An afternoon seminar held at The Chancellery, University of New South Wales
November 2014 – co-sponsored by
Touching Base Inc, People with Disability Aust Inc & Family Planning NSW
The experience of sexuality, intimacy and touch remains a central, yet often overlooked, issue for people with disabilities. Many of us can spend a lifetime without any opportunity for intimacy and sexual experiences. On the other hand, for women with disabilities in particular, sexual experiences may only be experienced as violent and abusive. Paradoxically fear of such abuse may result in excessive protection of disabled women by parents, family and service providers. In this scenario, opportunities for sexual and intimate experiences are denied.
While access to respectful and experienced sex workers such as those associated with the advocacy group Touching Base is a choice all disabled people should be able to exercise, other avenues of sexual participation also need to be recognized, advocated for and funded. Disabled people need to take their place in society as full sexual beings and deemed worthy of meaningful intimate relationships.
This seminar is a milestone in understanding and coming to grips with these complex issues. This is the first time that sex workers, disability activists, older activists, feminists, service providers and academics have come together in a university setting to debate and look for solutions. It is extremely exciting that we also have with us my very good friend and colleague, Dr. Tom Shakespeare from the Norwich medical school, University of East Anglia, UK whose pioneering work The sexual politics of disability: Untold desires (1996) written with Kath Gillespie-Sells and Dominic Davies broke through the barriers in this field of practice and research.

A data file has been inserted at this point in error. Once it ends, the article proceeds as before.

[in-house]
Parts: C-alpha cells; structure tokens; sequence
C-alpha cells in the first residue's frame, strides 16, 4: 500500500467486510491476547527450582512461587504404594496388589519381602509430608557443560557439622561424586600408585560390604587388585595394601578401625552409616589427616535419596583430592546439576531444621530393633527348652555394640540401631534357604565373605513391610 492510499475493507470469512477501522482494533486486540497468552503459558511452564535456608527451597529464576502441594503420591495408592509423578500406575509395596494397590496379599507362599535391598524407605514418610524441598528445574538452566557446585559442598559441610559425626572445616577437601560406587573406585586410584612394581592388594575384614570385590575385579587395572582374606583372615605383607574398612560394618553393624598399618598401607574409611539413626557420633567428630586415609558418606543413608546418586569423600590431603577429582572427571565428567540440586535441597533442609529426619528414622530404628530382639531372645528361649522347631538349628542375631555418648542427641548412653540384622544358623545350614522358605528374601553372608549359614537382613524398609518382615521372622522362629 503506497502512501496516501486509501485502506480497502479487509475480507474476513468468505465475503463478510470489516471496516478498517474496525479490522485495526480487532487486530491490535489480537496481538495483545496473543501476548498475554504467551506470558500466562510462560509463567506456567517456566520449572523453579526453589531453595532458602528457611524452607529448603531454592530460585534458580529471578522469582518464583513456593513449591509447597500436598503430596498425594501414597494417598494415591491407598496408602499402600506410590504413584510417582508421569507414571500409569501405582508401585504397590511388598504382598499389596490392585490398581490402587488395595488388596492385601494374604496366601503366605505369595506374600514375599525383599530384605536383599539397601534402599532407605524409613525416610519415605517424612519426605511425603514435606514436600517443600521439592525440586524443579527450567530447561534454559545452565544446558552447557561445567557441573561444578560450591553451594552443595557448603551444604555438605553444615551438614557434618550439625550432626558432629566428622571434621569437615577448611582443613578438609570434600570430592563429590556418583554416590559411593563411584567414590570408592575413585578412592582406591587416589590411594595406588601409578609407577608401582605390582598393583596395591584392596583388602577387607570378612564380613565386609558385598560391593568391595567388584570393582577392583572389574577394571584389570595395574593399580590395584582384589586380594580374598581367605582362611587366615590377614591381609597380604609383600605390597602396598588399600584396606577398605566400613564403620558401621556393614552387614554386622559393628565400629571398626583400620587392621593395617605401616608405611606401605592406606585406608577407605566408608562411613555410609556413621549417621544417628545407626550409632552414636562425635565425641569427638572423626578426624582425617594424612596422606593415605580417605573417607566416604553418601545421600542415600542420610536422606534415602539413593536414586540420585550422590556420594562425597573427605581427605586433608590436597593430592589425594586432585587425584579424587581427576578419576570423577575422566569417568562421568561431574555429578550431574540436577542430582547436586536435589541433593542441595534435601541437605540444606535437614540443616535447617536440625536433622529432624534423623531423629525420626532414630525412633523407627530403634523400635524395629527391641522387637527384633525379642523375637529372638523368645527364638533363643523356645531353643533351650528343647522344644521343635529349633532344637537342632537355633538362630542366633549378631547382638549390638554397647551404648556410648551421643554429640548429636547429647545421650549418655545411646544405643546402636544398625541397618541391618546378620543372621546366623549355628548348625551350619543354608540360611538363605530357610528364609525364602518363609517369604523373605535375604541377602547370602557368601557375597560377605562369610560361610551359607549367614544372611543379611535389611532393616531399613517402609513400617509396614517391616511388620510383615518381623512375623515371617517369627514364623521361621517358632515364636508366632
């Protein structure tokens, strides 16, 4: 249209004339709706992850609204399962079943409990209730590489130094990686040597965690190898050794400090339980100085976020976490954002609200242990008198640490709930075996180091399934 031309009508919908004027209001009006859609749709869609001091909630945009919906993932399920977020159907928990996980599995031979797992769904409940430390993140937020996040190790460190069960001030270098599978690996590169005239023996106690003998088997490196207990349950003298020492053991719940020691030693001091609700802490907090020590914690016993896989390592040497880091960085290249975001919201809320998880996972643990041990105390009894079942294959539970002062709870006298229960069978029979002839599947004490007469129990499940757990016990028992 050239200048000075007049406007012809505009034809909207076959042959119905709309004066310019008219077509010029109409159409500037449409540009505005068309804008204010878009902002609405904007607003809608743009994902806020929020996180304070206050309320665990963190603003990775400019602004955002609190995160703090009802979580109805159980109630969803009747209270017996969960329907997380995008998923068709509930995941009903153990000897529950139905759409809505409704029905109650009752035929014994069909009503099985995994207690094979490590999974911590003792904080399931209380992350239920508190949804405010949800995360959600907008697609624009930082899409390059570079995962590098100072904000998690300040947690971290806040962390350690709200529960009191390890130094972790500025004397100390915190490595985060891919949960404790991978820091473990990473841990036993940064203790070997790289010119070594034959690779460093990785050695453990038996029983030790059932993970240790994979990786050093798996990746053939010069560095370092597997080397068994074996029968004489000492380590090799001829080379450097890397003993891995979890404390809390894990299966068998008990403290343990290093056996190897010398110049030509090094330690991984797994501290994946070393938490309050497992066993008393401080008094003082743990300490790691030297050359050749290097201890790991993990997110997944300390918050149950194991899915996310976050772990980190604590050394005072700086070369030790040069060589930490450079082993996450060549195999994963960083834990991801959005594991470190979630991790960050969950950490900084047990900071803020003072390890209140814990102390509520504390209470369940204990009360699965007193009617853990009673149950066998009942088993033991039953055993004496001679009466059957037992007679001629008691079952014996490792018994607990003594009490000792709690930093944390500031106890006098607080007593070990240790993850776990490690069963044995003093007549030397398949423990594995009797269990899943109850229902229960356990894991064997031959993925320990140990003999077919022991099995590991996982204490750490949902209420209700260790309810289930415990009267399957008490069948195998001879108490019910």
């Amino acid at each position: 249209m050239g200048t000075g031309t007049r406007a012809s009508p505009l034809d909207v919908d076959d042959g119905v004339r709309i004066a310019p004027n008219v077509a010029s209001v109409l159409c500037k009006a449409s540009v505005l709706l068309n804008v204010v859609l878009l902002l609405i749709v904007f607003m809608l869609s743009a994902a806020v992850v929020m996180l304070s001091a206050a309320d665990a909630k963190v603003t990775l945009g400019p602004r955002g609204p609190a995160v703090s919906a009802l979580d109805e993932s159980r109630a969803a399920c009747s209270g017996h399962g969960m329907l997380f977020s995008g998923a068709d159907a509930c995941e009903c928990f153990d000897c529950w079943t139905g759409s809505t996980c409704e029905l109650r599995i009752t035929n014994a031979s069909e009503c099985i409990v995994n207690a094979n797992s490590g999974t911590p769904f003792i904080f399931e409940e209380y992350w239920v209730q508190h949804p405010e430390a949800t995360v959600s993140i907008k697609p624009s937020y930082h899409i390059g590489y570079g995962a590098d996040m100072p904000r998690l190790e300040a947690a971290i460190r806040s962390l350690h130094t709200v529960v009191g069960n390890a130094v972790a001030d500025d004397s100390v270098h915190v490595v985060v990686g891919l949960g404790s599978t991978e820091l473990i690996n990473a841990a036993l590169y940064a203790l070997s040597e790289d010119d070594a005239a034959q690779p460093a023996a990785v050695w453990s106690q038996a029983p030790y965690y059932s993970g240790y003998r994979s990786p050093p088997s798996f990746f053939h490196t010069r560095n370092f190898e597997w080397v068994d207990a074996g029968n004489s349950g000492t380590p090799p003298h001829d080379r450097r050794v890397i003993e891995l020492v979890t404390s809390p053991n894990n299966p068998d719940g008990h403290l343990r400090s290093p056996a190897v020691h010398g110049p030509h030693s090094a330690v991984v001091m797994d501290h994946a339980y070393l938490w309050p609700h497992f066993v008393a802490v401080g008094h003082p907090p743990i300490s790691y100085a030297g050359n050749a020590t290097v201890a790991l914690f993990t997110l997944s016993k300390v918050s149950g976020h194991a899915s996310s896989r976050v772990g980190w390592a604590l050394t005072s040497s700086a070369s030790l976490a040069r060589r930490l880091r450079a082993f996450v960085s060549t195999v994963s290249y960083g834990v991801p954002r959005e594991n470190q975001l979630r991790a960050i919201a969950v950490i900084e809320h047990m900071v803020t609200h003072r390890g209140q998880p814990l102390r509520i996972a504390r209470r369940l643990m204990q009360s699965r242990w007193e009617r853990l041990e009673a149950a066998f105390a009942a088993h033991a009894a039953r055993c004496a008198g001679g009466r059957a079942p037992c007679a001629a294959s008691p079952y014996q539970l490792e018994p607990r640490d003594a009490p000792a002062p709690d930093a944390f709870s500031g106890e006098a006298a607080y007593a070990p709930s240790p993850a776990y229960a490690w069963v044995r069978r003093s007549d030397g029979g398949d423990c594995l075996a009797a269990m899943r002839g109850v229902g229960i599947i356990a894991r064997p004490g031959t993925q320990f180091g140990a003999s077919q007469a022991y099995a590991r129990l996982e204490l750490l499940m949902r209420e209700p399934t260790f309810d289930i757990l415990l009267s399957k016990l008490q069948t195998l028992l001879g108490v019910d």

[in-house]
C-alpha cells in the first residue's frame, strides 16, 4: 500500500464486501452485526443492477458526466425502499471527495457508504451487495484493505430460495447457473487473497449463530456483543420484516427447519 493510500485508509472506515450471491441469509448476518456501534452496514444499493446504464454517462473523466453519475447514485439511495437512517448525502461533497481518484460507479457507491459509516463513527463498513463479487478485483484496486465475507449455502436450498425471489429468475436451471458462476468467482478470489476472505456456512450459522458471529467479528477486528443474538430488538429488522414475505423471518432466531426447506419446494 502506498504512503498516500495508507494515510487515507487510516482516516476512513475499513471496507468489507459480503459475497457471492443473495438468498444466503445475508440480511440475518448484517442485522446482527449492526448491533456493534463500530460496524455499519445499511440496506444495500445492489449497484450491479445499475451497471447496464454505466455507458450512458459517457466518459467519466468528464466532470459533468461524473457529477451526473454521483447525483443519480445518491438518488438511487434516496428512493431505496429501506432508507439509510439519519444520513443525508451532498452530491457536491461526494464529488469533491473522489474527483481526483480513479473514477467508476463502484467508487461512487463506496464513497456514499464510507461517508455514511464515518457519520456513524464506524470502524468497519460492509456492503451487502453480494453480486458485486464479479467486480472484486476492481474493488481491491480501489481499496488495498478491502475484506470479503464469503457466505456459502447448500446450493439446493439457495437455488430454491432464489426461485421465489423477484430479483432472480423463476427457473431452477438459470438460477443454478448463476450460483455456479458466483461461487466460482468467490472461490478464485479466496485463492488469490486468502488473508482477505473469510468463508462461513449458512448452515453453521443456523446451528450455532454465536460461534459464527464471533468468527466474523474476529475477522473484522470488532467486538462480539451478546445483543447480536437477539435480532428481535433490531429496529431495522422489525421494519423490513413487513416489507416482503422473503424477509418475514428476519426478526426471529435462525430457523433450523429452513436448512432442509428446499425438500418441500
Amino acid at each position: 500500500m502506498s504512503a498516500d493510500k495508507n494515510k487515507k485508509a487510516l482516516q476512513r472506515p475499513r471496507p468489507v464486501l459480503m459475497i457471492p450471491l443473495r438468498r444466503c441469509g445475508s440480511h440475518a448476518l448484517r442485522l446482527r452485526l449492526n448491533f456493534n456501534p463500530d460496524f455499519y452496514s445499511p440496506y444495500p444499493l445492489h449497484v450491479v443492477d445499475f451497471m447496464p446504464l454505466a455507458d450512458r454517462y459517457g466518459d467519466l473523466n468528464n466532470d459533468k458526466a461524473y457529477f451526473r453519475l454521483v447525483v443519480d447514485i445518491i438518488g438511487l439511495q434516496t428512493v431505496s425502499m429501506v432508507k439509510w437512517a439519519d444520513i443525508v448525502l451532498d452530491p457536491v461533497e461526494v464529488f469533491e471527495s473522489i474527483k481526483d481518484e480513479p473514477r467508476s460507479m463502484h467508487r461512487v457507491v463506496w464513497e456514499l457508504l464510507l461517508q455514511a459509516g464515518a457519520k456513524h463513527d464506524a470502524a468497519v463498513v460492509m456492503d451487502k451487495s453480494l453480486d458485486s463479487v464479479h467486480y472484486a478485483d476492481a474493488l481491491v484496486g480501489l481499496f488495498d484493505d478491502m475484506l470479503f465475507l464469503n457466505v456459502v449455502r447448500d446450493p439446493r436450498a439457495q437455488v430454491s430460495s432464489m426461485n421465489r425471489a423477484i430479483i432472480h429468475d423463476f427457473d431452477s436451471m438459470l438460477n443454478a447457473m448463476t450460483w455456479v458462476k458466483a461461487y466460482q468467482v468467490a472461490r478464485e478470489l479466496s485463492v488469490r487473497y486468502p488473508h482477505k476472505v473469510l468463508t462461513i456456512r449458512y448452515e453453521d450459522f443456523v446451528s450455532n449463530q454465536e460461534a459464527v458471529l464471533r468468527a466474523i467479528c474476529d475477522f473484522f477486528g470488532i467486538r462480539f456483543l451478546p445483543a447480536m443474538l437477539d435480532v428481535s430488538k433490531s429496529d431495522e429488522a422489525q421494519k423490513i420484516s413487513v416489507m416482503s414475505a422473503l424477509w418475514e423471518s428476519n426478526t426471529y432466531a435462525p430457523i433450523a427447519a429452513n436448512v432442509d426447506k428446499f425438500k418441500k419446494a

In this talk Tom explores how alienated disabled people can be from their bodies as a result of complicated feelings about impairment, exposure to the medical gaze, and wider social prejudices.
Rosalie Power from Family Planning NSW outlines how prevailing myths impact the provision of comprehensive sexuality education and support for people with intellectual disability. Rosie explores how do we move beyond these myths to uphold the sexual rights of people with intellectual disability?
In this clip Janna Taylor, from Inner Gold Healing, talks about reinterpreting sexual behaviour in people with dementia and how we can assist a person with dementia live life to the fullest.
Matthew Bowden from People With Disability Australia Inc, discusses how governments and service providers seem committed to a complex balancing act of protecting people with disability against sexual violence, and enabling and supporting the development of positive experiences of sexuality – the current framework brings with it many pitfalls.
Denise has been the referral list operator for Touching Base for the best part of a decade. In this talk Denise provides an overview of Touching Base Inc. focusing on the operation of an ever-expanding Referral List of disability friendly sex workers and brothels, and the nature of some of the enquiries received.
If you would like to be a part of or contribute to future seminars, please email us at [email protected] and include in your email:
• Organisational or institution affiliations
• Specific areas of interest
Many thanks to the University of NSW Faculty of Arts & Science for providing the venue and thanks to the people who made this event possible, including: Associate Professor Helen Meekosha (host), Richard Capuano (camera person and podcast editor), and Saul Isbister & Laura Wright & Carla Stevens (admin), and Touching Base’s co-sponsors People With Disability Australia and Family Planning NSW. Many thanks also to all the participants who made this event so special and insightful.